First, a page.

On Sunday, I ran my second half marathon – yes, the one I’ve been talking about all summer, and actually trained for as opposed to the 2015 Rock ‘N Roll Half Marathon that I ran MAYBE six miles prior. And I learned that training really helps, seeing that I got a 14-minute PR.
I loved the race; the course was great, the energy was motivating and the weather could not have been more perfect. Want to know more about it? Read my recap here.
What I’m here to talk about today is not my training, the runner’s high feeling or even accomplishing a long-term goal. I want to treat this as my Oscar-winning speech, and thank all of those who made this possible.
Let’s start with when I crossed the finish line of my first half marathon; my parents, boyfriend Dan and two friends Missy and Kourtney came to support me, and even though I told them I walked quite a bit, they could not be prouder. Right then and there is when I decided I wanted to do it again, and run the whole time (I also decided to never run a half marathon in the heat of July again).
Come June this year, I started training. Not only was I set on actually increasing my mileage this time around, but I really wanted to focus on doing some strength workouts to help build endurance. So every week, I’d do two Pilates workouts, do some short runs and go to Busse Woods to do my long run. A few times, Dan came with me to Busse, and just waited in the parking lot until I was done. He doesn’t know this, but that kept me from stopping because I didn’t want him to get bored. He also willingly woke up at 4:30 a.m. and came to a 10K race that I did in early August, which is when I started to feel really good on my runs and excited for the half.
Flash forward to the night before the race: cue the freak out. It was about 9:30 p.m., and Dan and I had just gotten home from his family party, where I ate pasta and a beef sandwich. But in my head, that wasn’t enough, I didn’t train hard enough or drink enough water, and the next day, I was convinced I was going to die on Lake Shore Drive. Somehow, Dan didn’t get annoyed with me, and ended up talking me down. “You’re just jogging for two hours, not racing, you’ll be fine,” he said, and told me to chug some water and make his box of pasta in the cabinet. He had more faith in me than I did myself, and that really helped me get to sleep that night.
The next morning was kind of chaotic; we left with enough time to get there, but didn’t account for the inevitable traffic on Lake Shore Drive. I still had to get my bib and go to the bathroom, but could not find the VIP parking lot for the life of me (hint: never listen to your GPS, and follow the directions on the parking pass). I was so crabby, and because I was worried about other things, I didn’t feel I was actually focusing on the fact that I was about to run 13.1 miles. Turns out, everything worked out just fine, and I got to my corral with a minute to spare. Again, Dan didn’t say a word about my unnecessary mood swings (until after the race), and just helped me get to where I needed to be. I’m so grateful he was there with me.
Missy and Kourtney came to watch me this time too; I knew they were also running late, and didn’t know what their spectating plan was, so I wasn’t sure when I’d see them, but I actually think that helped me. If I knew they were standing at miles four and 12, I may have been more inclined to slack until those parts – but the fact that they could be standing anywhere and I could see them at any time kept me motivated to stay strong and positive.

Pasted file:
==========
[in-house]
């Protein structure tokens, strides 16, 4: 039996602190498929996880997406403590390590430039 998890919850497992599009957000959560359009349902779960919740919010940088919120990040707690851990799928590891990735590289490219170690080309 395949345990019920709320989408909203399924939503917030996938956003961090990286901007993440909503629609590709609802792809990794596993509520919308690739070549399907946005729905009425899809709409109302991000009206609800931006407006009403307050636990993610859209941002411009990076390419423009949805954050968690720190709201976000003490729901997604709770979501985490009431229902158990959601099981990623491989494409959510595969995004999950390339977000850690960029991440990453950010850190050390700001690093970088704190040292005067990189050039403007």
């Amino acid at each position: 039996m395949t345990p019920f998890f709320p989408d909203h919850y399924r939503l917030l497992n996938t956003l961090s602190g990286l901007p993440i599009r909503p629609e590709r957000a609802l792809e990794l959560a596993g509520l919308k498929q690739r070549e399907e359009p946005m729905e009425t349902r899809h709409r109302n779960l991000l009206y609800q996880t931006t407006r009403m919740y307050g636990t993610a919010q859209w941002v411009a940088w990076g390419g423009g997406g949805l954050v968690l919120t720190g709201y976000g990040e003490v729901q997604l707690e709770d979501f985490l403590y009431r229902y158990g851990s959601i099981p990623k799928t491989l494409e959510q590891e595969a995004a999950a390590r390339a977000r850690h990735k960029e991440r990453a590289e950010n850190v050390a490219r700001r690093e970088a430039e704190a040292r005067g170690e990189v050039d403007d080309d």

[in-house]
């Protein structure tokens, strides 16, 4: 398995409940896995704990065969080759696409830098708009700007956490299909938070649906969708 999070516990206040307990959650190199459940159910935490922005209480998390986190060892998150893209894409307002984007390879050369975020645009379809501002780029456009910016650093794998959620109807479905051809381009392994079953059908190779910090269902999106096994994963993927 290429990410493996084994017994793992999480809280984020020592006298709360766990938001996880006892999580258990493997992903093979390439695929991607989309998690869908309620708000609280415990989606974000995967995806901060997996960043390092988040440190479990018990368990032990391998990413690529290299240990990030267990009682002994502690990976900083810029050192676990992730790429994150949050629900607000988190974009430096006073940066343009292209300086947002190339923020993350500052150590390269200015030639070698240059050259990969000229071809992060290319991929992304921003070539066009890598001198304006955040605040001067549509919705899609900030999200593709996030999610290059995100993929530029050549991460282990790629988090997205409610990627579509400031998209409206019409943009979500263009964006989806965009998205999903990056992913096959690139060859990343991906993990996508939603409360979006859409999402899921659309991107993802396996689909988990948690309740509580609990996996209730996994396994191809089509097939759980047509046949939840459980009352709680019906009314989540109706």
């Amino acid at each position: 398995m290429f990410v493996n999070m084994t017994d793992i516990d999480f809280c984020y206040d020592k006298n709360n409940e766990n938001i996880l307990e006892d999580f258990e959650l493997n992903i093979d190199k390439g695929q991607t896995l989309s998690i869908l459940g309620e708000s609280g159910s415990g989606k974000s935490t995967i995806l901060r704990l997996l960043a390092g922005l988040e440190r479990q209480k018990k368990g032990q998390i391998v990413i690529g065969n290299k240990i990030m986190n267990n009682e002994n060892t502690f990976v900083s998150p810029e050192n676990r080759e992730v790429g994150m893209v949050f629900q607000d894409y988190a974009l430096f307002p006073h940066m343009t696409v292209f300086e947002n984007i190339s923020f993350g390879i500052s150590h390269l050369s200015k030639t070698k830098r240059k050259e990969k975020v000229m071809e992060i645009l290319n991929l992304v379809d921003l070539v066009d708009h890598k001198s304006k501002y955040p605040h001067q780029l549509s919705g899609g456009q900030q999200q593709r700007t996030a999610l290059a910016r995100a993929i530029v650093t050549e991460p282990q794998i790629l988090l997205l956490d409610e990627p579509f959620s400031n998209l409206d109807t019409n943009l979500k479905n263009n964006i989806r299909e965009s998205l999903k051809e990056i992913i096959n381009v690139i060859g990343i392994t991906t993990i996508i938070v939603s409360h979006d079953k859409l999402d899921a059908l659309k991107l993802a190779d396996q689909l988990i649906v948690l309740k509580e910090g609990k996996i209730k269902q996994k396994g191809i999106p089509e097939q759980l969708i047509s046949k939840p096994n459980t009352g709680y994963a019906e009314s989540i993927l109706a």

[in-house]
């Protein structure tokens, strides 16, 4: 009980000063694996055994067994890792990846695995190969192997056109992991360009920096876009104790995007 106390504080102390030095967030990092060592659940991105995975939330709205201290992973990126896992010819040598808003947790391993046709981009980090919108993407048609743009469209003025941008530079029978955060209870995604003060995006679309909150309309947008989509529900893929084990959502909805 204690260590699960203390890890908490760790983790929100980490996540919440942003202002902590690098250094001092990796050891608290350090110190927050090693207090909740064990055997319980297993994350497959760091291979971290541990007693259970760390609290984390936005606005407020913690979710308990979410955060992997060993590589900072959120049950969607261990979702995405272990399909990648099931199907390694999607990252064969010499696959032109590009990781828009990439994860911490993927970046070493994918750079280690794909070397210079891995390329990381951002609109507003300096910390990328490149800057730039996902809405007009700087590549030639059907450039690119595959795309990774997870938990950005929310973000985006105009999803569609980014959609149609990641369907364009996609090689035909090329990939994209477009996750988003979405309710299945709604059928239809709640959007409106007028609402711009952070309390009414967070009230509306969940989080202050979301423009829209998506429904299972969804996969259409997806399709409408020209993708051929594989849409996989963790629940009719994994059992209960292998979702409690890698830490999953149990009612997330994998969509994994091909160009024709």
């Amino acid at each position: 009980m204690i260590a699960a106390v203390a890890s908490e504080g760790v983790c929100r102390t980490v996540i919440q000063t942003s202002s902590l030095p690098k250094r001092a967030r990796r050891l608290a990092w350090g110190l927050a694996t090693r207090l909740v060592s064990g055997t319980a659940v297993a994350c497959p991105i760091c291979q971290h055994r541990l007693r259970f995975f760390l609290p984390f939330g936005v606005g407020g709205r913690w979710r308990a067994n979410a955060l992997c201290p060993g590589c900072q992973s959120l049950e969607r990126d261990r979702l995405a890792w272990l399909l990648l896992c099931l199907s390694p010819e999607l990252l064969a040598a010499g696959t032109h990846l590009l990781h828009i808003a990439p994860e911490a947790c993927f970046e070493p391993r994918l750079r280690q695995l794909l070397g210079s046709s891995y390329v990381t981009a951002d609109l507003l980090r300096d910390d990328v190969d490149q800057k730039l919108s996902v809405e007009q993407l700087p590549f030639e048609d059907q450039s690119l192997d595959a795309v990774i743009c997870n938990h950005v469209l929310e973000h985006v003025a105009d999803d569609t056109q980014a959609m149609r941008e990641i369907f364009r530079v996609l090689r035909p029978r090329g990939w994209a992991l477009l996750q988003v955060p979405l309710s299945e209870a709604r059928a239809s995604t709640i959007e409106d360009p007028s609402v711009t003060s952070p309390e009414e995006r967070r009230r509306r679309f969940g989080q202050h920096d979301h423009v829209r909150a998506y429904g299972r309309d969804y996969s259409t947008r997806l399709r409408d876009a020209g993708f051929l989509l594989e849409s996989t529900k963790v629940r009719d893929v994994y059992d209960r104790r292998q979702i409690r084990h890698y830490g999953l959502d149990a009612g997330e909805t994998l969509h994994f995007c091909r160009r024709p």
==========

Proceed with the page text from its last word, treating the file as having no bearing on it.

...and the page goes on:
Although I didn’t see them until the finish line, others cheering along the way were more encouraging than I could have expected. Because my bib had my actual name on it, I kept hearing “Go Holly!” and when I didn’t see any of the three members from my fan club, I realized it was just nice people helping me get through. So thank you, random spectators, you did help me get to the finish line.
As I approached the finish line, I was trying to look for Dan, Missy and Kourtney, but was also more focused on the fact that I wouldn’t be running anymore in about 30 seconds. I picked up the pace eager to get my hands on an ice cold water bottle, when I heard “YEAH HOLLY!” and I knew it was Dan. Once I finished, I met up with the three of them who were nothing but proud and supportive.
My parents didn’t come this year, but once I got home, they wanted to know everything about the race: how I felt, where I picked up my pace and what my time was. Even more, though, they wanted me to know how proud they were – they knew it was something that I had been working hard for all summer, and I finally did it. As a celebration, we got Lou Malnati’s pizza for dinner, the ultimate prize.
The running community in itself is a very high-energy, supportive environment; as I mentioned above, the amount of people cheering for runners they didn’t know was amazing. There were even members of the Chicago Police Department standing on the course giving racers high fives, and those handing out water at aid stations looked more like cheerleaders than volunteers doing a job. I don’t think I’ll ever not be impressed by the positivity at these events.
I realize that it really takes some true friends to get up early and stand at the same spot for two hours just because they know that it’s a big deal to me – although running is a very individual sport, it’s also a very difficult one, and I sincerely could not have done it without my support system. Had I flown solo through this entire process, I may have just given up, and walked part of the race again. But I didn’t.